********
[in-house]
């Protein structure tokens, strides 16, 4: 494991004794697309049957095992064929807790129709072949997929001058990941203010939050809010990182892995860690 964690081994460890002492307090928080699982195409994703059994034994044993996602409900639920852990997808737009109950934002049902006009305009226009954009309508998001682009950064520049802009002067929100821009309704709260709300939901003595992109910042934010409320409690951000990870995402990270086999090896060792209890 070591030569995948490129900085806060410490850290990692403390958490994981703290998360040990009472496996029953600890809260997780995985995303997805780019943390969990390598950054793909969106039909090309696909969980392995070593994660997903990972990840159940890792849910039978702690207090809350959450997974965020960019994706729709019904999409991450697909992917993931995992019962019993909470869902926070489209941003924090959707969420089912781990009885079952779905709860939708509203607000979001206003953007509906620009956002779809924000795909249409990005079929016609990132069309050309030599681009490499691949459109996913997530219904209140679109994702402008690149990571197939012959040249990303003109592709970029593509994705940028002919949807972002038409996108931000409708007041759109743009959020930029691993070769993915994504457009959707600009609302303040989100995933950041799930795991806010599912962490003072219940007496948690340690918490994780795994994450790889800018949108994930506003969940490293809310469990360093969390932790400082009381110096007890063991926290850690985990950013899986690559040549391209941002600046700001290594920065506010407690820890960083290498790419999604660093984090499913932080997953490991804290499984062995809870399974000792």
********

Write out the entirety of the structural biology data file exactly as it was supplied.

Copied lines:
[in-house]
């Protein structure tokens, strides 16, 4: 494991004794697309049957095992064929807790129709072949997929001058990941203010939050809010990182892995860690 964690081994460890002492307090928080699982195409994703059994034994044993996602409900639920852990997808737009109950934002049902006009305009226009954009309508998001682009950064520049802009002067929100821009309704709260709300939901003595992109910042934010409320409690951000990870995402990270086999090896060792209890 070591030569995948490129900085806060410490850290990692403390958490994981703290998360040990009472496996029953600890809260997780995985995303997805780019943390969990390598950054793909969106039909090309696909969980392995070593994660997903990972990840159940890792849910039978702690207090809350959450997974965020960019994706729709019904999409991450697909992917993931995992019962019993909470869902926070489209941003924090959707969420089912781990009885079952779905709860939708509203607000979001206003953007509906620009956002779809924000795909249409990005079929016609990132069309050309030599681009490499691949459109996913997530219904209140679109994702402008690149990571197939012959040249990303003109592709970029593509994705940028002919949807972002038409996108931000409708007041759109743009959020930029691993070769993915994504457009959707600009609302303040989100995933950041799930795991806010599912962490003072219940007496948690340690918490994780795994994450790889800018949108994930506003969940490293809310469990360093969390932790400082009381110096007890063991926290850690985990950013899986690559040549391209941002600046700001290594920065506010407690820890960083290498790419999604660093984090499913932080997953490991804290499984062995809870399974000792």